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Even though I just posted a review of The Shack on the ABI website by Glenn Kreider, I wanted to take a few moments to further discuss an issue that I have both read and heard in a sort of defense of the book – the “fact” that The Shack is fiction.
Although The Shack was self-published by a then-unknown author, it ended up on Amazon.com, reached “critical mass” through word-of-mouth – and the rest is history.
To put things into perspective concerning the incredible popularity of this book, consider the following statistics for all book sales in 2008 (from Publisher’s Weekly):
#1 – A New Earth by Eckhart Tolle: 5,298,355 copies sold
#2 – The Shack by Wm. Paul Young: 4,432,439 copies sold
Sales of The Shack remain strong this year, with the Evangelical Christian Publishers Association continuing to list the book at #1 this month (up from #3 last month) (I assume this is August over July).
I just checked on Amazon.com and there are currently 3630 reviews of the book. A few months ago, I read through many of the reviews and by far the majority were not just positive – but ranged from “glowing” to “gushing.” The following quote by Scott on January 30, 2008 probably captures the sense of the “best of the best” reviews:
This is probably the most profound and best book I have ever read in my entire life. It has brought me totally back to God. I have never felt better. I totally identified with Mack and the Great Sadness which has been in my life also.
However, despite incredibly strong sales and broad popularity, it has not been received well by many theologians. There has been extensive and sometimes scathing criticism of the theology in the book. And yet for all the negative critiques and many warnings that The Shack has poor theology and is even heretical, there are many more who defend the book on the basis of its effect on them personally. Many attempt to deflect any and all criticism of the book on the basis of it merely being fiction. But this begs the question: Just what was it about The Shack that affected them so deeply at both an emotional and spiritual level? The answer will always be something along the lines of: “It is the presentation of God in a new, insightful, convicting and comforting way.”
What, then, would be the short version of that answer? It is the theology – it is the teaching about God.
So, then how should we classify this novel?
Is it theological fiction?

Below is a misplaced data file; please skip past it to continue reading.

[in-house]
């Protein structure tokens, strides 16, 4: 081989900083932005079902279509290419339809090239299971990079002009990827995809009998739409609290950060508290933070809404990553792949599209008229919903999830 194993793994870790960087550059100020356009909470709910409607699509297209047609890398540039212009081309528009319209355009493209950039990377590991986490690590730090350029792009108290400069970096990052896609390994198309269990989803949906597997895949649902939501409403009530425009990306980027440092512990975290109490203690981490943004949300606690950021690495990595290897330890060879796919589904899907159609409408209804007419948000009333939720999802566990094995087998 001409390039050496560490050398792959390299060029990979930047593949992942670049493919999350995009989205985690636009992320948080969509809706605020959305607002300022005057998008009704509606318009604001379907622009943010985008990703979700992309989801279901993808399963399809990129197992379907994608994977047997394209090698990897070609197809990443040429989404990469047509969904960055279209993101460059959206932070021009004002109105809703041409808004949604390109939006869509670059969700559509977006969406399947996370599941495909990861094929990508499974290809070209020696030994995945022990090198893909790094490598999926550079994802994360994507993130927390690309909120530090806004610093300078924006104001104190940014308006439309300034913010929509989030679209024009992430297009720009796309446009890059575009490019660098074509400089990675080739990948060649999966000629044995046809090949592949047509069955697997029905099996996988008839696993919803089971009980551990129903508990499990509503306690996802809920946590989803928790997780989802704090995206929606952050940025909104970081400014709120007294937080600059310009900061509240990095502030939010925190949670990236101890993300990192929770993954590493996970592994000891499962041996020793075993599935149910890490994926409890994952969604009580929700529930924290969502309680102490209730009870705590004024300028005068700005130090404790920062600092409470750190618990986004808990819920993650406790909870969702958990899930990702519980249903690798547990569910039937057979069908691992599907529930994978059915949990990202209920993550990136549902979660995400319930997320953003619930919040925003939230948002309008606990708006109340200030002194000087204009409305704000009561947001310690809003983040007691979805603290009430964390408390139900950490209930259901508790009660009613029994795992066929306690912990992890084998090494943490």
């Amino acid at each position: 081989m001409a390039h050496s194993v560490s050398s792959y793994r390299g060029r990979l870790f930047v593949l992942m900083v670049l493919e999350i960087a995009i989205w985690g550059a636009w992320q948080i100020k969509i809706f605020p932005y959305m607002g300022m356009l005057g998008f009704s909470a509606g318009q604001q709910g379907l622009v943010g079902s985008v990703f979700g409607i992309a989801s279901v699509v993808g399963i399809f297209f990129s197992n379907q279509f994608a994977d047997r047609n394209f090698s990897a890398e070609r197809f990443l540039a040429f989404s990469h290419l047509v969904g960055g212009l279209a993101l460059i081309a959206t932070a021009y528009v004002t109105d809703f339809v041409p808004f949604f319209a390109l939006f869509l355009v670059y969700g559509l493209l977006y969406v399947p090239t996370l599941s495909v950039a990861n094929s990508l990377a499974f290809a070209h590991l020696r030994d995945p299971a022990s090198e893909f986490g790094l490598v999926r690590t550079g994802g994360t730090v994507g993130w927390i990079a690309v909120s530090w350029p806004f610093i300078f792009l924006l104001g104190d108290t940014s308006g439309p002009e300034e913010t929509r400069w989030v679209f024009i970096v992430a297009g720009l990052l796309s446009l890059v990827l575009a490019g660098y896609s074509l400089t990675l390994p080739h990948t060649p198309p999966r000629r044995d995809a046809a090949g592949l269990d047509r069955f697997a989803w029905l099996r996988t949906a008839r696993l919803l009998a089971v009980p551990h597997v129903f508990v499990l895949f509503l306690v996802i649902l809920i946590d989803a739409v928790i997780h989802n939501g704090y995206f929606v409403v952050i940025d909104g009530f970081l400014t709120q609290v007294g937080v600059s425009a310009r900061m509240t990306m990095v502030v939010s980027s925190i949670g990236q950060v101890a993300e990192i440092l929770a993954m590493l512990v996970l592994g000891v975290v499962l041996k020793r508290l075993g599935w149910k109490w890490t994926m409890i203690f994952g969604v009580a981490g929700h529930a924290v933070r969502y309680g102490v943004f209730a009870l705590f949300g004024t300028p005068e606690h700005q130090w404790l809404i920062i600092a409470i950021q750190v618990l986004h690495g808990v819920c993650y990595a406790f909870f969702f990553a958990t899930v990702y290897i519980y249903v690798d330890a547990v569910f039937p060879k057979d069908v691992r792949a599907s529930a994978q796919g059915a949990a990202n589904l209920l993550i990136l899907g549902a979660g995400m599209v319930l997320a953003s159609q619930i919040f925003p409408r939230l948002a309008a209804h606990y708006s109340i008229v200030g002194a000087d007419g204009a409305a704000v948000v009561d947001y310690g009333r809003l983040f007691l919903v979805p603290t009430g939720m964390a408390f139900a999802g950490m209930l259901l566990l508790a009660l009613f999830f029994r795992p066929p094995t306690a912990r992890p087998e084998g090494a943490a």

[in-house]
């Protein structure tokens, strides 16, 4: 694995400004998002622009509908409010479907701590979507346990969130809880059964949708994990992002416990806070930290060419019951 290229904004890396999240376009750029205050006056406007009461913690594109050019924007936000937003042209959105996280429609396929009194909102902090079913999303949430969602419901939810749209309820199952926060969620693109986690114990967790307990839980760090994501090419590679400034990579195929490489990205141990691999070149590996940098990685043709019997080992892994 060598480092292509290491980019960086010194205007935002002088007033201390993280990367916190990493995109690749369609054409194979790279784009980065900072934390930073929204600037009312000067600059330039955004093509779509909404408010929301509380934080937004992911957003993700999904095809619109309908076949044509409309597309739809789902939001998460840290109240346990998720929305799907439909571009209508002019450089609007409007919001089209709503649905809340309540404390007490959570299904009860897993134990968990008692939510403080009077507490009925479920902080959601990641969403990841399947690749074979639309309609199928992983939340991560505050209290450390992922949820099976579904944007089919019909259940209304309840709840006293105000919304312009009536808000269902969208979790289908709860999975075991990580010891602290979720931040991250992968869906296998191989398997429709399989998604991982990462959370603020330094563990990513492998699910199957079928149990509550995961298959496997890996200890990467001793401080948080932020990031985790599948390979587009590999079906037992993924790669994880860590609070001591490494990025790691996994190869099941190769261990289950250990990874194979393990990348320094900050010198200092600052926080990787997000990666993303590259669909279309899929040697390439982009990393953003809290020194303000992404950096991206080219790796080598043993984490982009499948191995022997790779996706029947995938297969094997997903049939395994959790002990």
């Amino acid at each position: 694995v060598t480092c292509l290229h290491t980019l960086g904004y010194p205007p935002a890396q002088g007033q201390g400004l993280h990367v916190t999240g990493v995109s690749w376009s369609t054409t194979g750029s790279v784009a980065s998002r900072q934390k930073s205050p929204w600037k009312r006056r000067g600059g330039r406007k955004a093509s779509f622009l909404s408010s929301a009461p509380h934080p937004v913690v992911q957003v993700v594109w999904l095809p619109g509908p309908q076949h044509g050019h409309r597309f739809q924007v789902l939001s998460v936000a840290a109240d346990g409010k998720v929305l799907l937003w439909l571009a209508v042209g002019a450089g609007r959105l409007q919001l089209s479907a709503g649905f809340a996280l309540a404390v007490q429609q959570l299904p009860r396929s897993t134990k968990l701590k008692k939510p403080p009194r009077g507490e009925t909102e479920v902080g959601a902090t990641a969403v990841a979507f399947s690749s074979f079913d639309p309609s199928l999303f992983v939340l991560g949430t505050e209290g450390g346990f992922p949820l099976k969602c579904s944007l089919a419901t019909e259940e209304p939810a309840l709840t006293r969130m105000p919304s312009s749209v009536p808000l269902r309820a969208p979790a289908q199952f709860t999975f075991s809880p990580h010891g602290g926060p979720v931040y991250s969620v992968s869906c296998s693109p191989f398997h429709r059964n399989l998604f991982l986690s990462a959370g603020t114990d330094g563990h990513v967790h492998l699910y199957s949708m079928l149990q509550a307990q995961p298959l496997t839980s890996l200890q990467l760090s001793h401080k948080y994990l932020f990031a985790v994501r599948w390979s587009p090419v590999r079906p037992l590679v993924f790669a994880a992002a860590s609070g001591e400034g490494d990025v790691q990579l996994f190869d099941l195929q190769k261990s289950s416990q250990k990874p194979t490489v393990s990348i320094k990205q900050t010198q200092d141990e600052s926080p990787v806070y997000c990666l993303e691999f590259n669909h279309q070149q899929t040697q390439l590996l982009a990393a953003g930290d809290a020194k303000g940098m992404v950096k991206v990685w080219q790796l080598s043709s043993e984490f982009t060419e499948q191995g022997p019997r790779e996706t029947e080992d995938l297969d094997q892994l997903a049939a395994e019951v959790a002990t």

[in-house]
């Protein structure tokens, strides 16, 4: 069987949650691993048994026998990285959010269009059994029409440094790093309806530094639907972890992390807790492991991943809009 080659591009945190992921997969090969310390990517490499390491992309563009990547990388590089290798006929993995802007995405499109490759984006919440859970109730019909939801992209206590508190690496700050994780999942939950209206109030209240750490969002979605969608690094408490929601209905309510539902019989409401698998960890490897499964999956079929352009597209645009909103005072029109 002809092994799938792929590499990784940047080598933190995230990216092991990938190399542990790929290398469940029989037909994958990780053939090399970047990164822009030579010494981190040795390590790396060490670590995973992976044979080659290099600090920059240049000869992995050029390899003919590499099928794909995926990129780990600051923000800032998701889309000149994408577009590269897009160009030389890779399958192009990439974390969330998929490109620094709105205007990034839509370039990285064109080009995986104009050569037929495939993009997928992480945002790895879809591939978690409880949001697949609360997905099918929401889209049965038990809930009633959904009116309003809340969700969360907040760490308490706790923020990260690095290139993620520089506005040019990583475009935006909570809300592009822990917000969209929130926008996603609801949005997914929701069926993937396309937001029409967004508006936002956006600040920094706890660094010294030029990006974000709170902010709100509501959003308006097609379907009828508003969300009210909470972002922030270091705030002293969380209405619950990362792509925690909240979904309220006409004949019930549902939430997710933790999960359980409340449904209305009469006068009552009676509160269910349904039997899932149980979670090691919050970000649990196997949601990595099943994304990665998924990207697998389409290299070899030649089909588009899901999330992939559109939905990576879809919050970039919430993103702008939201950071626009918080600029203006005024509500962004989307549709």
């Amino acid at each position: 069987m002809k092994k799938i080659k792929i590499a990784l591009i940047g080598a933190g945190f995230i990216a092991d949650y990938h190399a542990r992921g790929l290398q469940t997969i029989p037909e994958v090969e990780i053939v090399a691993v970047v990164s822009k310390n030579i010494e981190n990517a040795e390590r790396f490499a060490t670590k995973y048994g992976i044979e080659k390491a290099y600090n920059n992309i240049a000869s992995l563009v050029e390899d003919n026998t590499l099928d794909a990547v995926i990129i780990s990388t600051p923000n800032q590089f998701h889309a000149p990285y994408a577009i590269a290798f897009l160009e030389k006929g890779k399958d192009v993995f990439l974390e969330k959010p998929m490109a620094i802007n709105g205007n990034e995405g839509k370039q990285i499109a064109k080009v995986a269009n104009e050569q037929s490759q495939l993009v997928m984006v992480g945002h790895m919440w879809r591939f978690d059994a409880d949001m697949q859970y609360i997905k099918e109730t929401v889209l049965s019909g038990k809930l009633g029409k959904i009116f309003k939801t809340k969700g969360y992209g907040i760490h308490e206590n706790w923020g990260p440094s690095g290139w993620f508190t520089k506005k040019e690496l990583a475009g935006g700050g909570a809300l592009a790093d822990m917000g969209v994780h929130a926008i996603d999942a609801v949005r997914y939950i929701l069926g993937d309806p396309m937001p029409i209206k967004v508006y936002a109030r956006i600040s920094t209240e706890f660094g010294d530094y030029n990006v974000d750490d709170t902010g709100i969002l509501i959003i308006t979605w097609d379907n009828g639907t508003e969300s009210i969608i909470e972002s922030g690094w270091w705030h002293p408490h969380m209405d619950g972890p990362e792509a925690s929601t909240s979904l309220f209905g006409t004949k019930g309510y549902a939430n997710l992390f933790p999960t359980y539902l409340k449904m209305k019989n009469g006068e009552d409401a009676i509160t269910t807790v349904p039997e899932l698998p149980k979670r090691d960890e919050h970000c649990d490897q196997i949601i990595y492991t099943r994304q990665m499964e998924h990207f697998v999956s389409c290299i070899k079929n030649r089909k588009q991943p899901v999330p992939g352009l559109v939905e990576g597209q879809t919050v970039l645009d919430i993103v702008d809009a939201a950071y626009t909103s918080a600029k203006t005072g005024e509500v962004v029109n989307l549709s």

Or is it fictional theology?
If it is fictional theology, then it is theology that has no biblical basis. That would make it heresy by definition. So, one can’t claim that it is fictional theology and still defend it as a basis for personal spiritual growth, comfort and encouragement.
But what about theological fiction?
If it is theological fiction, then wouldn’t it have something of a parallel in the genre of historical fiction? How does historical fiction work? In general, it uses (and must use) true historical events as a framework for the book. For example, no historical novel could ever put the attack on Pearl Harbor in 1950. If it did, then such a book would be relegated to “fictional history” – and no one would take it seriously from an historical perspective.
However, many people do take The Shack very seriously. And those who do take it seriously now view God differently than they did before. In other words, their theology has changed. But their new theology is not found in the Bible. And not only is this new theology not biblical, it actually contradicts the theology of the Bible. Therefore, any emotional or spiritual impact that The Shack might have is based on something other than the truth – which in other words, is a lie. Quite obviously, believers cannot base their spiritual growth on a lie. If they try to do so, something might happen, but it can’t be called “spiritual growth.”
Beyond this, Glenn Kreider points out in his review that Mr. Young actually admits that the essence of the book is rooted in his own personal experience. He claims to have had conversations with God. In The Shack we don’t simply find monologues by the main character, Mack – but rather dialogues between Mack and God. In some way, this is what Mr. Young is claiming happened to him.
And not only that, but Mr. Young’s purpose for writing the book was to provide some sort of documentation of these conversations with God to his children. In other words, from his perspective he is writing about real events. Real events are the framework – making it theological fiction. This means that Mr. Young’s intention is not to simply write fiction – but to convey what he believes to be real events and very true theology – with fiction only serving as a vehicle. The Shack is essentially a documentary.
Some have suggested that The Shack is the Pilgrim’s Progress of this generation. But make no mistake, John Bunyon’s very clear intent was to convey theology – and he simply used fiction (in this case an allegory) as a vehicle.
In the same way, The Shack is first and foremost a theology book. It is a theology book just as much as is Ryrie’s Basic Theology or those written by Chafer or Grudem or Berkhoff or Geisler.
I continue to hear stories of The Shack being used as a basis for Sunday School lessons and Bible studies. It continues to be recommended among friends, in blogs and in book reviews. But do we really want to be responsible for teaching or recommending something that contains false teaching about God to others? Do we want to attribute our own personal spiritual growth to heretical views of God?
If you haven’t done so, I encourage you to take some time to read the review on the ABI website – and do a search for other articles that discuss the many heretical views set forth in The Shack.
It’s not just fiction.
The Alliance for Biblical Integrity